Top of Tops — PhD edition

PhD and Stuff
5 min readApr 28, 2020

My PhD adventure is soon coming to an end, which is both liberating and terrifying. In the midst of the intense write up that is currently filling up my days, I have to admit I didn’t give much thought to the blog. Luckily, I can always count on my wonderful friend Maggi to give me some ideas. She judiciously (because she is so naturally wise) suggested that, as I’m now at the end of the PhD journey, I could reflect upon this experience and identify key elements, like “the top 5 best moments of the PhD”, or “the top 5 worst moments of the PhD”. Unfortunately, I could not identify enough points for the former option, and I identified too many for the latter, so we kept on brainstorming. In the end, I decided to go for a top of tops of the PhD adventure.

(Disclaimer: these are all very personal to my own PhD experience, and many may be extremely unrelatable for other students. Bisous.)

Top 1 bad advice I’ve been given

I MUST have a good PhD/Real life balance, and it is wrong to prioritise the PhD. I am not saying everybody should prioritise the PhD, and I definitely agree that students should try and achieve a PhD/Life balance that works for them, mostly for things like, you know, happiness, mental health, etc. However, your balance is probably not my balance. We all come in the PhD for different reasons, through different experiences, with different outlooks on life, with different priorities and different constraints (i.e. a part-time job during the “free time” left by the full-time PhD). Your PhD journey is your own, you know yourself best, so follow what works for you.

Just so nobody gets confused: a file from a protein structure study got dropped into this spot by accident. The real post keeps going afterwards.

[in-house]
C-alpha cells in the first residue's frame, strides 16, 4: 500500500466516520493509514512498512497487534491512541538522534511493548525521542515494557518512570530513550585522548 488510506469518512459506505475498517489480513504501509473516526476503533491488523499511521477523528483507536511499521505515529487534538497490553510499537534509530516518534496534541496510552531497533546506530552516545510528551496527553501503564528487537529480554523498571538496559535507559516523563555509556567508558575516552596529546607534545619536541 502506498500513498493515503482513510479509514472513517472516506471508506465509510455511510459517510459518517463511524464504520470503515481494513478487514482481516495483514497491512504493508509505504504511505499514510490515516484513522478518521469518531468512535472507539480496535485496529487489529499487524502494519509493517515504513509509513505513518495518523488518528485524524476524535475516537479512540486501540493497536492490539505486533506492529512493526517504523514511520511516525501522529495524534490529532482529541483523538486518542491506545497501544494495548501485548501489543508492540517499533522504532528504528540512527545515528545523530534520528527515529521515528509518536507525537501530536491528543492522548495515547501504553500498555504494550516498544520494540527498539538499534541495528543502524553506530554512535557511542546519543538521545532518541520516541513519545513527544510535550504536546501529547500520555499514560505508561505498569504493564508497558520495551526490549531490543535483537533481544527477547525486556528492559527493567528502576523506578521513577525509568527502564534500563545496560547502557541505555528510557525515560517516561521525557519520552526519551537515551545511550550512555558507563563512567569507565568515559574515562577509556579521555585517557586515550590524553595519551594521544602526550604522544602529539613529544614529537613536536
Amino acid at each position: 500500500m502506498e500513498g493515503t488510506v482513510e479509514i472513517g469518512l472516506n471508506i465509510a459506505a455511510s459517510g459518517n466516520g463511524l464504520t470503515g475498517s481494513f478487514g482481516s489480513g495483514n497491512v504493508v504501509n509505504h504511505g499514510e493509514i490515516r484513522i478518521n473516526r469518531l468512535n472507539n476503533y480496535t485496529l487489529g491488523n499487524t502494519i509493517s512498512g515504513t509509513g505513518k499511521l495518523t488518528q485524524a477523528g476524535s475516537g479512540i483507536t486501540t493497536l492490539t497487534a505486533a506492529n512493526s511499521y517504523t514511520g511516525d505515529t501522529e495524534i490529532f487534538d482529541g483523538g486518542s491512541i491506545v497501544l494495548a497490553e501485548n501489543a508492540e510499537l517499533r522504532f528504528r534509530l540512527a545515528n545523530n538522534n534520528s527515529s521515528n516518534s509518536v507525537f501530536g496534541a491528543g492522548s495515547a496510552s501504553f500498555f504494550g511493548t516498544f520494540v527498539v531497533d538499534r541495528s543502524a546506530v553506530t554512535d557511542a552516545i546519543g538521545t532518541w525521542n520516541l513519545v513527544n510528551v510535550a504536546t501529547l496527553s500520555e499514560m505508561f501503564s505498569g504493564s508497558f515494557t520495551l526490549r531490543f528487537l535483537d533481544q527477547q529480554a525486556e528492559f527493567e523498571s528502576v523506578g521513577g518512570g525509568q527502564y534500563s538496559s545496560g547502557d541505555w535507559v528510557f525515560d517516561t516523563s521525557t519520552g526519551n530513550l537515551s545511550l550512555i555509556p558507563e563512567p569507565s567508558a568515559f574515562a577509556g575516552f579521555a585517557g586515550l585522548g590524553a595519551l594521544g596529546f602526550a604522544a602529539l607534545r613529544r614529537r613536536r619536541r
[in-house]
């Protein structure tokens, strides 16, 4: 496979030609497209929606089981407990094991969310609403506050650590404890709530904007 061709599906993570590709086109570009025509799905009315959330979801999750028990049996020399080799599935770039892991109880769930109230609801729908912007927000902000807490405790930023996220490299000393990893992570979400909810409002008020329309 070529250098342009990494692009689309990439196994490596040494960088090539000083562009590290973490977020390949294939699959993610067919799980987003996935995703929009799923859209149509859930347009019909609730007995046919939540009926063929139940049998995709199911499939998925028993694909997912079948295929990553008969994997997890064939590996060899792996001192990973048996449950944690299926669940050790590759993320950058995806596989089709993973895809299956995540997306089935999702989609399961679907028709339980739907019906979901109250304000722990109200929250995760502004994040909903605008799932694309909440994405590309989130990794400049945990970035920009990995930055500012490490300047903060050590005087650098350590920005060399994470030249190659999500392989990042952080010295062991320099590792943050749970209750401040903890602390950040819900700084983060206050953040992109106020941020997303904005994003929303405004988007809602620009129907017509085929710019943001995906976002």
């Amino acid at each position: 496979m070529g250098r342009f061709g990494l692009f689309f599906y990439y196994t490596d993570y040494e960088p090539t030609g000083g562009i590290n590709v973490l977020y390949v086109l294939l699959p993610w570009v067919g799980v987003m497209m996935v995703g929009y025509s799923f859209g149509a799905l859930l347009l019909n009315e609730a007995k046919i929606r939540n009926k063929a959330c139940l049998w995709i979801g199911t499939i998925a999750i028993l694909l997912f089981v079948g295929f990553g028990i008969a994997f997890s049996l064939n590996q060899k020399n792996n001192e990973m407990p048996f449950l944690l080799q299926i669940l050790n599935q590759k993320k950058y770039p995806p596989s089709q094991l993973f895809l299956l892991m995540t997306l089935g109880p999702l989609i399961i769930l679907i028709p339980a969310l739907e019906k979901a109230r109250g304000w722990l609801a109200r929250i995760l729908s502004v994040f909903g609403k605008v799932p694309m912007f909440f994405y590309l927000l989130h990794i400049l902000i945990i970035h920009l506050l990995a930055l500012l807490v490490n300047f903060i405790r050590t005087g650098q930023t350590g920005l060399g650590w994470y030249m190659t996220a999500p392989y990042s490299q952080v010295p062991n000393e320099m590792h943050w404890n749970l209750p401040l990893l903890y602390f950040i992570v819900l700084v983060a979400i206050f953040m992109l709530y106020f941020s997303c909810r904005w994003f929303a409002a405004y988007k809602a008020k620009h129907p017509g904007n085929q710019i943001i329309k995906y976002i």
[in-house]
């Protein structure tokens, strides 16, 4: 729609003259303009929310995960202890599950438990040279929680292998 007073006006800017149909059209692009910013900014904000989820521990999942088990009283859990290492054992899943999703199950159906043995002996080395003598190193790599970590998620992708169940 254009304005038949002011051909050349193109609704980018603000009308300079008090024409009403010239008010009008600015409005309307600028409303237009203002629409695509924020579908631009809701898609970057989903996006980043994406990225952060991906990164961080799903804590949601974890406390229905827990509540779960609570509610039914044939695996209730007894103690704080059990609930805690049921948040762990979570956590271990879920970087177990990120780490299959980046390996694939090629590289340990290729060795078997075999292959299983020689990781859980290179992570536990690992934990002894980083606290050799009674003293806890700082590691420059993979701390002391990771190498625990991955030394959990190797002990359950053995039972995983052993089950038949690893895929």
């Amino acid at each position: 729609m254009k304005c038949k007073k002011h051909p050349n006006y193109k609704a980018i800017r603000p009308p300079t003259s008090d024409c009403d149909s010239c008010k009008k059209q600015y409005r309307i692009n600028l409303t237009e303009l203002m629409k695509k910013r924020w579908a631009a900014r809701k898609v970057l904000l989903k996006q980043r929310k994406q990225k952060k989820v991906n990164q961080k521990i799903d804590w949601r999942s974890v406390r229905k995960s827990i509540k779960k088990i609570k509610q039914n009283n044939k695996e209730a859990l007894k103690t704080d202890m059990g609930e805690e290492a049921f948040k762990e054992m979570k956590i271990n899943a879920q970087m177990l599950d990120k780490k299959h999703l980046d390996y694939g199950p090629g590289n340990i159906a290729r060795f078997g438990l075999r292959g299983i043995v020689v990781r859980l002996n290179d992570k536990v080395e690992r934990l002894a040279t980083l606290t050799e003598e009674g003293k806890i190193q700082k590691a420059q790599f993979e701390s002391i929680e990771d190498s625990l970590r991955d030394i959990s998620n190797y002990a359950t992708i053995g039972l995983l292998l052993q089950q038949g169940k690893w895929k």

Top 2 worst moments of the PhD

- Attempting (and failing) to write a registered protocol for a study in a widely understudied field without having anything I could actually use to guide me. This registered protocol delayed my data collection of MONTHS and it was definitely the start of the deep misery phase of the PhD (did it end though…). Retrospectively, it was actually useful, as I reused a lot of the writing for the thesis, but still. Nah.

- Trying to teach myself R, knowing fully well that the weeks I was spending trying to clean the data would be weeks added at the end of the PhD (while still being self-funded). Intense levels of guilt added to the general R struggles.

Top 3 best moments of the PhD

- At each conference I attended so many people came to congratulate me for my work, and told me how much it mattered. These people kept me going.

- Seeing people take part in my research. I research bilingualism in autism in adulthood (surprisingly this field is basically not studied, I wonder why), and in my wildest dreams I was hoping to find maybe 10 people willing to participate. But no: 208 participants for my first online study, 39 for the in-person study, and 17 of them who agreed to spend 1h in an MRI for me and my wacky ideas. Admittedly these numbers probably seem ludicrous for most researchers, but that’s also for every single one of these participants that I kept on going.